The Mail on Sunday magazine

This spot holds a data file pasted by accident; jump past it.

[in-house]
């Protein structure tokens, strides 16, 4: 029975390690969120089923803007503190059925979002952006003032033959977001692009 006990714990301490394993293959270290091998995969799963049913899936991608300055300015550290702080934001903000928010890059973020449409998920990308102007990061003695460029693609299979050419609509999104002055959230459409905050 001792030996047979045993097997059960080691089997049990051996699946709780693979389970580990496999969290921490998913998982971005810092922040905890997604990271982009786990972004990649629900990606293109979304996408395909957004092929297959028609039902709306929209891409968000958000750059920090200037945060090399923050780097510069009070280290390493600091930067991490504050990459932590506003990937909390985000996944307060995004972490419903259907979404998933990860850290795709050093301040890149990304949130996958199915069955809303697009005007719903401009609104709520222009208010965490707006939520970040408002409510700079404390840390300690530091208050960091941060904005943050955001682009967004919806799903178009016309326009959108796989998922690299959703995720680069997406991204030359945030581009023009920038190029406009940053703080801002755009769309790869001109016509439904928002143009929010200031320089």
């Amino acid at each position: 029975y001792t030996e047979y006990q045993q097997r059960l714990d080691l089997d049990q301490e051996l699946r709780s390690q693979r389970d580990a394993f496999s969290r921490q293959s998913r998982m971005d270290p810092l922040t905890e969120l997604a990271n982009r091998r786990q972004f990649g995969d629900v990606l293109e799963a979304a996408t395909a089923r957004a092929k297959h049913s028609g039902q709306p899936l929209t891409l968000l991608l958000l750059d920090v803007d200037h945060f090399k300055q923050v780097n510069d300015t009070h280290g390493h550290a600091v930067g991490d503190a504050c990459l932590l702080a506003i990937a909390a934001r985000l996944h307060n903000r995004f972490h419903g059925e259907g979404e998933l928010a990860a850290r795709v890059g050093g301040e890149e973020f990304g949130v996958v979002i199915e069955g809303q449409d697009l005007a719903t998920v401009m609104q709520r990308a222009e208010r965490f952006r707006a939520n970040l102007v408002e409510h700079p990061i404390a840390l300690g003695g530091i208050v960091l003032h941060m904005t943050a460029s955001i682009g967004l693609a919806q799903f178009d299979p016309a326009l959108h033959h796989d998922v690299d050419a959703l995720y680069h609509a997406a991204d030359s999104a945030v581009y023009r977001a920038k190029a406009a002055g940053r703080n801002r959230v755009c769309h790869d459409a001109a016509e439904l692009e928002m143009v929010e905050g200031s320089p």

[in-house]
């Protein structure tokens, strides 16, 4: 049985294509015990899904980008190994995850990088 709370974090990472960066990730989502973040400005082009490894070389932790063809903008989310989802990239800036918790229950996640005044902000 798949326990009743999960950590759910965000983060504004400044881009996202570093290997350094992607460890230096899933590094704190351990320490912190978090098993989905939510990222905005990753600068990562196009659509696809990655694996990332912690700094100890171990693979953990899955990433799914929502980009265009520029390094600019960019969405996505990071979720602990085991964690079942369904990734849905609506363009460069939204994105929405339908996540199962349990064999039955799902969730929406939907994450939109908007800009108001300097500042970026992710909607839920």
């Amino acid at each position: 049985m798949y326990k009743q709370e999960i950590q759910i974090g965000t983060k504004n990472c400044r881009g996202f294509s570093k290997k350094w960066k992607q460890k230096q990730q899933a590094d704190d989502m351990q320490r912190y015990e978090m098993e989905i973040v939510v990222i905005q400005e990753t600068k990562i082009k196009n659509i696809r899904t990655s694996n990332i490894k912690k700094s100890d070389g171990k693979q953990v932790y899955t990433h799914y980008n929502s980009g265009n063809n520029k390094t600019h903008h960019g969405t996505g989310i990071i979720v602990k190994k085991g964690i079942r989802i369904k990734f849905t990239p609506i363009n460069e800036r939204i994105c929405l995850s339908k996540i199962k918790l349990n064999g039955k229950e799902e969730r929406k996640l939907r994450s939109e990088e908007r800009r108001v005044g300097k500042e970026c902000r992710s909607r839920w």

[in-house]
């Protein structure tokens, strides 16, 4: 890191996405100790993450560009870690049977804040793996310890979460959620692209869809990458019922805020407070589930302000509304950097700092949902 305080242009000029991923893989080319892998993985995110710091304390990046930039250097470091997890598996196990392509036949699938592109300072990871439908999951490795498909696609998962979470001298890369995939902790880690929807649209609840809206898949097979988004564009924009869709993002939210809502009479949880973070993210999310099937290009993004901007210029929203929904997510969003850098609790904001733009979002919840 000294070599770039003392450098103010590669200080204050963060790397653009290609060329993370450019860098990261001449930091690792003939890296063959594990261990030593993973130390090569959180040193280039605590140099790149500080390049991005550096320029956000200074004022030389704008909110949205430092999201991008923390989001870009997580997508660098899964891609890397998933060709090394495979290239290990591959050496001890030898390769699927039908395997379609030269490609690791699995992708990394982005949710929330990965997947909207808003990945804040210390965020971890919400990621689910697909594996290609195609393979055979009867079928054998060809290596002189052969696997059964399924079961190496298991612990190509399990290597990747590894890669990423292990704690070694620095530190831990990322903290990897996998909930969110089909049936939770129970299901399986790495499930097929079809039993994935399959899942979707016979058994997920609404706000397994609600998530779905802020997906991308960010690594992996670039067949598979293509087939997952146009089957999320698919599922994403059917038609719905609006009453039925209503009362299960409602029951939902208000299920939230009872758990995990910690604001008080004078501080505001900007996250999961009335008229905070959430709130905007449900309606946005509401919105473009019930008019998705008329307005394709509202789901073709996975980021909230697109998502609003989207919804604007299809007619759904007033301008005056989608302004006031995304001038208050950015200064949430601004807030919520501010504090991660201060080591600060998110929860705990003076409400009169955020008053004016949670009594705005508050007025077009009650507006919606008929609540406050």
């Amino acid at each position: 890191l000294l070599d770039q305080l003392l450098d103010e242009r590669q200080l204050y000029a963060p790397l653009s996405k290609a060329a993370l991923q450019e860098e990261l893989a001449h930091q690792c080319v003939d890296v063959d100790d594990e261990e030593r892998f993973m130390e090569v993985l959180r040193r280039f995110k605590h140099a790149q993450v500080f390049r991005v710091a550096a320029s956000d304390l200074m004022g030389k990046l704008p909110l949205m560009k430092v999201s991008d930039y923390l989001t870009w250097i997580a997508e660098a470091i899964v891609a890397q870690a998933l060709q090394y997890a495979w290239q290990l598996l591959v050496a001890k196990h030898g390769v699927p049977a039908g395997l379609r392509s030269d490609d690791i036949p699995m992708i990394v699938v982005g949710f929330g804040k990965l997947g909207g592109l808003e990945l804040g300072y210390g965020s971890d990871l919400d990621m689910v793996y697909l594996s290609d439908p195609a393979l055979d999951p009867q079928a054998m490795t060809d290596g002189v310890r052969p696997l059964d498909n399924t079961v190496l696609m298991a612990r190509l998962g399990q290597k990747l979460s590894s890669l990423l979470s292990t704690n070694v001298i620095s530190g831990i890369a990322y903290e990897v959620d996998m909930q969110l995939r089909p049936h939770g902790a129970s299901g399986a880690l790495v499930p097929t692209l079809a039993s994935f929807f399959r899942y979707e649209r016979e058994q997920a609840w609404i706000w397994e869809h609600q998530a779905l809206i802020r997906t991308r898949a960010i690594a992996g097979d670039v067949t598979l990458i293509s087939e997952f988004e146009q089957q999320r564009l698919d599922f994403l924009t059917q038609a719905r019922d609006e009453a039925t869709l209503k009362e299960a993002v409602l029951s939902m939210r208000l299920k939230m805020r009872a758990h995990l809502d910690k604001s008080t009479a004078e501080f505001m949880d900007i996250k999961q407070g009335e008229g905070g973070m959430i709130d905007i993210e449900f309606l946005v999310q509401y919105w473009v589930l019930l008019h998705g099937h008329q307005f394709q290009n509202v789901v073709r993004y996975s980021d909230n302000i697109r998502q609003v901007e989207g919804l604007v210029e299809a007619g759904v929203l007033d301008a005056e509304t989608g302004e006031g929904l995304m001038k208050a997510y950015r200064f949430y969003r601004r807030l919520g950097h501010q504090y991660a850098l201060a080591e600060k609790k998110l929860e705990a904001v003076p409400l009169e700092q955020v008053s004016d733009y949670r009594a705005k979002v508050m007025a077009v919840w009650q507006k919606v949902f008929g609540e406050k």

"It doesn't take long for Jon Bon Jovi to let slip in the conversation that there's a party in his honour in Los Angeles tonight, and that a certain Bill Clinton may be attending. He reprimands me when I start giggling - "I'm not joking, really" - although he concedes that though Mr. President Clinton "calls me Jon, I still call him Mr. President. You have to respect the office, man." Bon Jovi has been entertained in the White House by both Clinton and George Bush, and apparently, he even sang for President Clinton on his birthday a few years ago, although mercifully the couple never jammed together. "President Clinton was very knowledgeable about music, George Bush less so. But my house is much nicer than the White House" he adds, with touching pride. It is a strange thing indeed, when the member of a rock band is being entertained by presidents, but then Bon Jovi, lead singer of his band for the past 20 years, is something of an institution. One of the world's most successful groups, it dominated the music industry in the late Eighties with such hits as "Livin' On A Prayer" and "You Give Love A Bad Name". The band has sold more than 80 million albums worldwide and performed live before 30 million people. Not content with this, 38-year-old Bon Jovi has also been developing a successful movie career. When we meet in a hotel suite in Los Angeles, he has just finished fimling his eighth film, "Pay It Forward" with Oscar-winning Kevin Spacey - " a really giving, really nice guy". All of which suggests he should have a lot to smile about. But, unlike his friend and fellow band member, guitarist Richie Sambora, who is also knocking about the hotel ("Howya doin'? I'm just having my hair redone. It doesn't look big enough, apparently.") Bon Jovi is sullen and sulky and he is determined to play the moody rock star to the hilt. "I'm tired," he grunts" I've been runnning about in the cold, filming till 6am, and I've got to meet my wife at the airport - so shoot." Even without his ability to write catchy tunes, simply being Bon Jovi would have been enough to make him a saleable commodity. His tousled locks, well-honed body and sartorially smart appearance (he wears a suit on the latest album cover) have always drawn favourable comments and set him apart from other age-ing rockers. As a testimony to this, simply mentioning that "Bon Jovi is in the building" to a couple of twenty-something babes in my vicinity was enough to send them into paroxysms. "oh My Gaad" one of them shrieked "he has the graydest body!" Tales of nubile young things fainting at his concerts are legion. Although his head might well be a teensy too big for his body, and his legs just a touch too short, his well-worked-out chest is certainly a sight to behold (or it would be if only he'd get his Tshirt off). And having his hair changed from the rather nasty poodle cut he sported in the Eighties to a shorter, lusher style was possibly the clincher. It alerted women the world over to his fulsome mouth and cheekbones you could cut your lips on. You mention his looks at your peril, however. He sighs with boredom every time this subject is raised. Thanks to daily work-outs, seven-mile jogs and a balanced diet of "eating everything I want, drinking and smoking" he is in extremely good shape. But some gentle coercion to get him to pose for some pictures stripped to the waist are met with a resolute "No way". And heaven help you if you ask him about his hair. "I'd be grateful if you didn't" he warns "When I was a kid, I dreamed of being on the cover of Rolling Stone, and when I was, all they talked about was my haircut. It broke my heart." He could be accused of taking himself a bit too seriously. His hair, after all, used to be such big news that when he had it cut in 1991, it was reported on CNN. But despite his tetchiness, the Bon Jovi of today is a much mellower proposition than the one at the height of his fame. When his group's 1986 album Slippery When Wet, sold 14 million copies worldwide, the boys celebrated their success in time-honoured rock fashion by getting drunk and partying with a selection of groupies. Now, though, such excesses seem to be in his part, thanks to Dorothea, Bon Jovi's wife of eleven years. She sounds a pretty formidable woman, having had to cope with her husband's fame, raising their two children - Stephanie, seven, and Jesse James, five - and his female fans. "I know a good thing when I see it" he says confidently "and I definitely saw it in my wife." They first met at high school about 20 years ago. "I knew the minute I saw her that she was the one for me, and that I was going to marry her" he explains, mellowing slightly " It was love at first sight on my part, although she wasn't interested in me in the beginning, and I had to really work at it. Why has our marriage worked so well?" He shrugs "I don't know, but I do know that, if Id met her in the past couple of years, (after he became famous) instead of knowing her virtually all my life, I might have questioned why she was with me." "Except for one brief period apart, we've been together all this time. But it's easy to be insecure in this business. Of course, she has had times when she's had to be understanding, but you've got to be comfortable with who you are, and Dorothea is." Certainly, the image of Bon Jovi as a loving husband and family man sits uncomfortably with rock promoters who would prefer their rock stars to have a girl in every Portakabin. As Bon Jovi himself concedes, "It would be make better press if I were to be found with a needle in my arm and two 16-year-old blondes in my bed. But it's nothing to do with anyone, whatever I do." But, surely, he doesn't do that sort of thing any more? "Hey, I ain't a saint." he says "I have run the gamut." Then he adds, somewhat cheekily "Maybe, I just did a good job of keeping it out of the press." But has he had needs to satisfy when he's been on tour? "Needs? That's a nice word for it." he chuckles "Who says I have needs? How do you know I do?"  Doesn't everyone, especially when women are throwing themselves at you? "Well, I'm sure my wife wouldn't like to know if they were doing anything like that." he says sternly "But the thing is, we don't have the kind of relationship where we need to talk to each other five times a day. The fact that we're apart for long periods is good, in a way, because it stops you from getting bored. In this profession, you don't get to lead a mundane existence, which has helped to keep our relationship alive. Neither of us has ever begrudged the other an opportunity to grow, and my wife has a life independent of me (she teaches martial arts) I hope we never split up. My heart still leaps when I see her." It was Dorothea who helped Bon Jovi when he was going through a crisis with the band after the demands of touring eventually took their toll. All the band members were so exhausted they couldn't even say goodbye to one another. At the 1992 MTV Awards, he was presented with a lifetime achievement award, but he gave it away to a girl in the audience. "I didn't deserve it" he said at the time "and I felt really cheap" Then he fired his manager. By the time the band had got back together later that year, to record the album Keep The Faith, he had become their manager. According to him, the rest of the band initially thought he'd become a dictator, but at least he could feel in control of the band's destiny. "Now, we've all got some perspective" he says "We've been together a long time, but touring is still difficult.  The time spent song-writing and being on stage is glorious, but I don't need to see another airplane or eat any more hotel food." British fans need not fear, though. The band is heading to the UK in August and Bon Jovi, who has met Prince Charles - at a Versace fashion show - is "hoping to write to Prince William and Prince Harry to invite them along." Does it ever get lonely touring? "Not lonely." he insists "Just boring, sometimes. Most of the time you're sitting around in the hotel, wherever you are, not knowing where you're going to go. At 5pm, you're called to do a soundcheck. Then, suddenly, you're on stage. It's midnight by the time you leave the stadium and, by then, you are completely wired, and you have to hang around in a bar till 4am to work it off. You go to bed, and then you have to do the whole thing again the next day. It is a strange way of living, which is why my wife and kids will come out on tour with us sometimes. It's nice for them to see what it's all about. You asked me what I hate about touring, and I would say it is when my son asks me to take him to a ball game and I have to say "no" because I'm just not going to be there. My daughter is an amazing piano player, and very strong-minded, while my son is a sensitive, very caring young boy" So are there any plans in the near future to expand the family? "Well, lady" he says sarcastically "you're the only one in the room right now. Are you offering?" Bon Jovi is the eldest of three brothers. He was born John Bongiovi, 38 years ago, to a family of third-generation Italian immigrants in Sayerville, New Jersey. His father was a hairdresser who used to cut his son's flowing locks ("and, no he doesn't any more" Bon Jovi adds) His mother was a fomer Bunny Girl ("I was only a year old at the time, but it was in the days when Lauren Hutton was a Bunny, so I understand it was quite a prestigious thing.") Bon Jovi says his childhood was a happy one. "although, where I grew up, there weren't many avenues out there. Most kids joined the services to escape, but I had dreams of being a rock'n'roll star. I was too small to play football, so playing music was my escape." Soon, Bon Jovi was playing in bars and clubs and, even at the age of 13, was discovering the effect his looks could have on women. "They seemed to take a shine to me." he says, half-grinning, "I never had trouble finding them." He also found drugs, although claims to have had "a couple of experiences as a youth" most notably at 13, when he smoked some dope - and then ran into a door, knocking himself unconscious. "But, again," he adds wearily "even if I did drugs, it was no-one's business." In 1983, he formed the band Bon Jovi with Sambora (who is married to L'Oreal model Heather Locklear) keyboard played David Bryan, and drummer Tico Torres (ex-husband of Wonderbra model, Eva Herzigova.) Bon Jovi's interest in acting was sparked in 1990, when he worked on the soundtrack of the western Young Guns II, (he also had a cameo role in which he was gunned down almost as soon as he walked on the screen). Critics have been generous about his screen career since, and seem to respect his capacity for acting with passion. Sadly, though, the only passion that he seems able to display as we talk is a distinct eagerness to get out of the stuffy hotel room as soon as possible. But not without setting everyone straight about the great Diana Ross. The two met when Jon was a teenager from New Jersey, working as a gofer in a recording studio where Ross was rehearsing. Delivering a message to Motown's grande dame, Bon Jovi made the mistake of calling her Diana, to which she sharply replied "Can't you read, you moron? It's Miss Ross to you. Now get the f*** out of my studio." "It was", says an older Bon Jovi, "a bit of a surprise, but as soon as I left the studio, it was a case of "Well, f*** you too, man."  Don't get me wrong, she's still a great singer. But I gotta tell you, Miss Ross ain't my boss." Maybe, she was just going through a midlife crisis. And, come to think of it, isn't Bon Jovi himself worried now that he's approaching 40, that he might be doing the same? He looks aghast. "No," he says, gets up and strides off to find his chauffeur-driven limousine to meet his wife at the airport. He has, after all, an important date to keep with the President of the United States. Did we not tell you?"